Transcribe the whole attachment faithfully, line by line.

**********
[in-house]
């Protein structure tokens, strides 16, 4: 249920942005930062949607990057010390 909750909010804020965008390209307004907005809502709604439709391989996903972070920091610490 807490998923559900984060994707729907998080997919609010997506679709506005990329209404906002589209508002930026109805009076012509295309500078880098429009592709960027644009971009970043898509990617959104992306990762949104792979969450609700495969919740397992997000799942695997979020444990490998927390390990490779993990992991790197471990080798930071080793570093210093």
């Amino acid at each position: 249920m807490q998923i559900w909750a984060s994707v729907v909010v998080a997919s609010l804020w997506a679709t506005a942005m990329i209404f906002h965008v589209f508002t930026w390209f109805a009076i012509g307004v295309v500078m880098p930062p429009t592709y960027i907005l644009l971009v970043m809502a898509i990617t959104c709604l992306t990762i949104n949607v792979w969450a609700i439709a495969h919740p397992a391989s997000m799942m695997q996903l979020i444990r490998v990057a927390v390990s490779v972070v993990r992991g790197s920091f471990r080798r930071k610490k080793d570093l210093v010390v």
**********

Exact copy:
[in-house]
């Protein structure tokens, strides 16, 4: 249920942005930062949607990057010390 909750909010804020965008390209307004907005809502709604439709391989996903972070920091610490 807490998923559900984060994707729907998080997919609010997506679709506005990329209404906002589209508002930026109805009076012509295309500078880098429009592709960027644009971009970043898509990617959104992306990762949104792979969450609700495969919740397992997000799942695997979020444990490998927390390990490779993990992991790197471990080798930071080793570093210093």
């Amino acid at each position: 249920m807490q998923i559900w909750a984060s994707v729907v909010v998080a997919s609010l804020w997506a679709t506005a942005m990329i209404f906002h965008v589209f508002t930026w390209f109805a009076i012509g307004v295309v500078m880098p930062p429009t592709y960027i907005l644009l971009v970043m809502a898509i990617t959104c709604l992306t990762i949104n949607v792979w969450a609700i439709a495969h919740p397992a391989s997000m799942m695997q996903l979020i444990r490998v990057a927390v390990s490779v972070v993990r992991g790197s920091f471990r080798r930071k610490k080793d570093l210093v010390v």